to see their names in print.

If it works,

Bartholdi will get his base

and Pulitzer will save his newspaper.

On March 16th, Pulitzer launches his campaign.

For five months,

the New York World publishes the appeal.

And it's wildly successful.

Americans everywhere

eagerly read every story about the fate of Lady Liberty.

The New York World

becomes the most popular newspaper in the country,

and Pulitzer raises the extra $100,000

needed to complete the base for Bartholdi's master work.

Bartholdi was absolutely elated.

WILDMAN: In June, the statue arrives from France.

And on October 28, 1886,

it is finally unveiled in New York Harbor

to great fanfare.

It was met with absolute enthusiasm by the Americans.

WILDMAN: Bartholdi becomes one of the most famous sculptors

in the world.

And his statue soon earns herself a nickname --

the Statue of Liberty.

SCANLON: The Statue of Liberty is undoubtedly a symbol

that cuts through language and cultural barriers

and has become a recognizable symbol around the world

for the American ideals of democracy and liberty.

WILDMAN: Today, this early plaster model of Lady Liberty's ear

is on display at the Bartholdi Museum

in Colmar, France.

It stands as a testament

to the visionary sculptor and the tenacious publisher

who proved that no dream is ever too big.

A 1920s horn machine,

a phonograph designed by Thomas Edison,

and a coin-operated miniature orchestra

are just a few of the musical gadgets on display

at the DeBence Antique Music World museum

in Franklin, Pennsylvania.

And amidst these little-known oddities

is one instrument that every music fan will recognize.

CAVATORTA: The artifact is 48 inches wide and 29 inches deep.

It's made out of beautifully crafted wood.

It has two keyboards and a row of buttons.

It is almost 80 years old,

but it is in perfect working condition

and it sounds beautiful.

WILDMAN: This is a 1935 Hammond organ.

Its unique sound can be heard on countless hit songs.

[ Electric organ music plays ]

But what few realize

is that this celebrated instrument

owes its existence to an outlandish scheme

that almost got the whole world dancing to the same tune.

CAVATORTA: This is a story about one man

who had an idea that changed the entire future of music.


WILDMAN: The early 1900s --

It's an era of great innovation.

Americans enjoy an array of new technologies

like escalators, typewriters, and dishwashers.

But in Washington, D.C.,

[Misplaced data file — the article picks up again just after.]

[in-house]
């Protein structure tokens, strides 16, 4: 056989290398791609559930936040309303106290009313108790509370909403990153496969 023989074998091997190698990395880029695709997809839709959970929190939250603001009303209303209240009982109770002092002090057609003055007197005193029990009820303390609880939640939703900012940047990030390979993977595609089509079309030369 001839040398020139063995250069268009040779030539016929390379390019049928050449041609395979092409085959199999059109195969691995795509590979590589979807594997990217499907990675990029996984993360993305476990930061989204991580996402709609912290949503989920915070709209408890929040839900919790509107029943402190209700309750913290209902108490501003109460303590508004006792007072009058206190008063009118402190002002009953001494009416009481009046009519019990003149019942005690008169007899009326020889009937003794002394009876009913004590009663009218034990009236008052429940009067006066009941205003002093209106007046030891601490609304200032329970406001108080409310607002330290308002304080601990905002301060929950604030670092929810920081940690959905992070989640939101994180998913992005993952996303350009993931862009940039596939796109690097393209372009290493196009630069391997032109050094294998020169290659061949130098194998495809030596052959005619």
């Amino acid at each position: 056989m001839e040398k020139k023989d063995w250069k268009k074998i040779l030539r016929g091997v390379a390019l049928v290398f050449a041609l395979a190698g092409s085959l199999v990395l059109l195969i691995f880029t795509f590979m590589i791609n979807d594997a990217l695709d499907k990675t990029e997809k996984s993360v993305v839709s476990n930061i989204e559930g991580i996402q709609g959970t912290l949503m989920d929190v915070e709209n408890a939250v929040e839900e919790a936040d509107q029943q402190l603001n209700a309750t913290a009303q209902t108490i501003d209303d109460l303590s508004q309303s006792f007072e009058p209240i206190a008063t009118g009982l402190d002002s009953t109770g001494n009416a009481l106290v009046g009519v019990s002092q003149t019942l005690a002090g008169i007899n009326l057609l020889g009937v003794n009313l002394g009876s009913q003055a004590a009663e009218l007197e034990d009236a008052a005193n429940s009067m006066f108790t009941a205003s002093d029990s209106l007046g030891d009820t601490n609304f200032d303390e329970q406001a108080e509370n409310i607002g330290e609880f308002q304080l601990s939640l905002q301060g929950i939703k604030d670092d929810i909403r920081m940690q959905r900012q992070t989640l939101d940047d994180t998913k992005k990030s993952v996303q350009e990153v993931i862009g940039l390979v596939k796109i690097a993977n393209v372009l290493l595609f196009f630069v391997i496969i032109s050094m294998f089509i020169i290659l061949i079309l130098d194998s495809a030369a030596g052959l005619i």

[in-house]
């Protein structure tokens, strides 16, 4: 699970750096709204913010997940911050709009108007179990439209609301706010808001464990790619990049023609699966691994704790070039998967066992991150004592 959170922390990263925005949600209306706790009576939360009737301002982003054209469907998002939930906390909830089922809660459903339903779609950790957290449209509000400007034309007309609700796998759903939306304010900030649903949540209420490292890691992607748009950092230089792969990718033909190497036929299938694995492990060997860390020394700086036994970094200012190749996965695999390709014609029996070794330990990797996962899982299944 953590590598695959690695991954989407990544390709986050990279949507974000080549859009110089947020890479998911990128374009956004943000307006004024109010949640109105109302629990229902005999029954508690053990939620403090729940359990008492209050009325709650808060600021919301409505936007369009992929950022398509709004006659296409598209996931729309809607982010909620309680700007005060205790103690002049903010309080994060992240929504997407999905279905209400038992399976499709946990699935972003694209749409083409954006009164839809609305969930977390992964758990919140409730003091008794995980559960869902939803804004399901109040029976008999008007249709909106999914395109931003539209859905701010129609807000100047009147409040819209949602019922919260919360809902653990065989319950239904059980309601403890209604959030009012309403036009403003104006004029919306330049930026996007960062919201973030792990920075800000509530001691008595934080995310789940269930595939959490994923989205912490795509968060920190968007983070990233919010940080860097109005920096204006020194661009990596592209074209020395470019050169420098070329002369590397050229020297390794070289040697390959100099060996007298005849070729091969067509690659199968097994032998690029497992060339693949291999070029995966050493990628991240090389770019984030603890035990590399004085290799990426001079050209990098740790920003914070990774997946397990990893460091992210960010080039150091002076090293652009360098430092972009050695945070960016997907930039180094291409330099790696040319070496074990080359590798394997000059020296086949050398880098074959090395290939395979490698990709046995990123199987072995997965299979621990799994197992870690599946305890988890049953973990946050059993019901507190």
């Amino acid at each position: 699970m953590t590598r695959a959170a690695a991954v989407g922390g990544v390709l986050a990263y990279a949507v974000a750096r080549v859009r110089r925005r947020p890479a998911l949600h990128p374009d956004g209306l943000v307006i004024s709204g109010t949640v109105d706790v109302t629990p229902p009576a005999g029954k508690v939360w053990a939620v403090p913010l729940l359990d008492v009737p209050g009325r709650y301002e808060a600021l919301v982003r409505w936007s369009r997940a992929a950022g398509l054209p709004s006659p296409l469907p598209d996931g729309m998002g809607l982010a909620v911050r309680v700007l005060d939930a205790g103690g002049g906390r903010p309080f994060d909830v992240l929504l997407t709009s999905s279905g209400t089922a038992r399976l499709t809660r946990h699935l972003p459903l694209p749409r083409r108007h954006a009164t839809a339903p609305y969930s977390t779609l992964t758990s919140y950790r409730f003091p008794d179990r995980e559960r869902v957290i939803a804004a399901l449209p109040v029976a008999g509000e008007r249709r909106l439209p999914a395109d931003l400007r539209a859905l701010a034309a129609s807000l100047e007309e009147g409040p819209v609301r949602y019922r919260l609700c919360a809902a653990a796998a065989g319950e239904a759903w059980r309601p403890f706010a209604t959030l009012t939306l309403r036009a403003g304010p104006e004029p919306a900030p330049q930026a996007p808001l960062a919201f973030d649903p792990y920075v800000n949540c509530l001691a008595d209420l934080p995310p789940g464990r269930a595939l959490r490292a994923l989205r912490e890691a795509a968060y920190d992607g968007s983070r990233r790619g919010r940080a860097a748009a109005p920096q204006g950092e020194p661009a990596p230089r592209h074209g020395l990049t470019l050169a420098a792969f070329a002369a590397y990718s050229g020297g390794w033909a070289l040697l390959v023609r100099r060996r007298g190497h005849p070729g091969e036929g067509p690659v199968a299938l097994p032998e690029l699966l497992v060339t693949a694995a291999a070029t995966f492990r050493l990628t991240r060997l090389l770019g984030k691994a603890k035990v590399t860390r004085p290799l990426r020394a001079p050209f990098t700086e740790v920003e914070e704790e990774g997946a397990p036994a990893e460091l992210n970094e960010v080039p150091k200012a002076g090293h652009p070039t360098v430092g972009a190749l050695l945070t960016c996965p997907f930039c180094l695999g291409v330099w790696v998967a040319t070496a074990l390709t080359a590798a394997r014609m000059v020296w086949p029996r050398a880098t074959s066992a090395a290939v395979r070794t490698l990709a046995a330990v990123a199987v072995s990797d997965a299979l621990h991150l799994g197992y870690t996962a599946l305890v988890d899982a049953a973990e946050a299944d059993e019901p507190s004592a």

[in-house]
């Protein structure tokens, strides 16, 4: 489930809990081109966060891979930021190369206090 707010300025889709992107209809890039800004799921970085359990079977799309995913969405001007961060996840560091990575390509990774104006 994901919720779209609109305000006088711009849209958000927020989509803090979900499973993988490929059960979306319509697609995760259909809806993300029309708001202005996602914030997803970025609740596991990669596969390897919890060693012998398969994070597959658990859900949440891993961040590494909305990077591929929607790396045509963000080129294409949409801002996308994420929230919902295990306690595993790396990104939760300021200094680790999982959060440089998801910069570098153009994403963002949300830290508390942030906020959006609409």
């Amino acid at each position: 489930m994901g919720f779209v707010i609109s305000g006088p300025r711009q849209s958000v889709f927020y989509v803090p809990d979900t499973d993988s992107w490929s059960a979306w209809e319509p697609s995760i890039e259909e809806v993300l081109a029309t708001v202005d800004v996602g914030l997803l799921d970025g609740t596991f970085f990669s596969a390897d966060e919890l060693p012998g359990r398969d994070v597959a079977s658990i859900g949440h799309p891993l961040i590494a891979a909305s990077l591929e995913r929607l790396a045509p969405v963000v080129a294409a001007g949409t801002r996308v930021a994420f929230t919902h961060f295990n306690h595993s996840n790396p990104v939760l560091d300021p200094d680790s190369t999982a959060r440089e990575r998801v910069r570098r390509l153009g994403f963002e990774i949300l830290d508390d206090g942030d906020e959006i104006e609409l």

there's one man who thinks

he has the most unique idea of all --

26-year-old inventor Thaddeus Cahill.

CAVATORTA: Cahill's idea was to create

the world's first electronic streaming music service.

WILDMAN: Cahill's concept is to give people

the ability to listen to live music

in their living rooms...

[ Telephone rings ]

...just by making a telephone call.

This would be a subscription service.

You'd go to your telephone and ask to be connected,

and the room would be filled with music.

And the subscribers in their homes

could turn the music on and off just like water in a tap.

WILDMAN: If it works,

the service would be like nothing

the world has ever heard before.

In 1901,

Cahill builds a prototype instrument

that uses magnets and electric currents

to create music

that can then be broadcast through the telephone lines.

The revolutionary device weighs 14,000 pounds.

He calls his creation...

the Telharmonium.

The Telharmonium was full-scale Frankenstein-style endeavor.

He made it a gigantic hive of little electrical switches

and big electric keyboards.

WILDMAN: To demonstrate his grand creation,

Cahill organizes a party of moneyed businessmen and bankers.


The guests gather around a table where a telephone is set up...

...and as they lean in, a strange sound fills the room.

[ Electronic music plays ]

CAVATORTA: Out poured this loud electronic music

like they'd never heard before.

[ Electronic music plays ]

Beeps and strange sine waves and odd harmonies.


WILDMAN: The audience is stunned.

Cahill explains that the song

is being played on an electric keyboard

located 30 miles away,

and if they want to hear more of this unique sound,

all they have to do

is pay a nominal subscription fee.

They were blown away,

and they lined up to hand him money.

[ Applause ]

WILDMAN: Word of Cahill's unparalleled music service spreads,

and in 1906, the Telharmonium goes live.

Thousands of people rush to subscribe to the service.

It appeared to be a gigantic success.

Everybody loved the Telharmonium.

But the growing popularity of his device

is about to cause the young entrepreneur

an unexpected problem --

One that threatens to silence the Telharmonium for good.

CAVATORTA: Cahill did not anticipate

how difficult this venture would really be.

WILDMAN: So, what will become of Cahill's incredible invention?

[ Indistinct conversations ]

It's 1906 in New York.

Inventor Thaddeus Cahill has taken the country by storm

with his invention, the Telharmonium.

It is a brand new electric instrument

that streams live music into people's homes

through the telephone lines.

But little does Cahill realize

his runaway hit is about to go off-key.

One day, Cahill gets an unwelcome call

from the phone company.

They say that Cahill's music service

is wreaking havoc on the telephone system.

People having normal conversations

are being interrupted by the Telharmonium.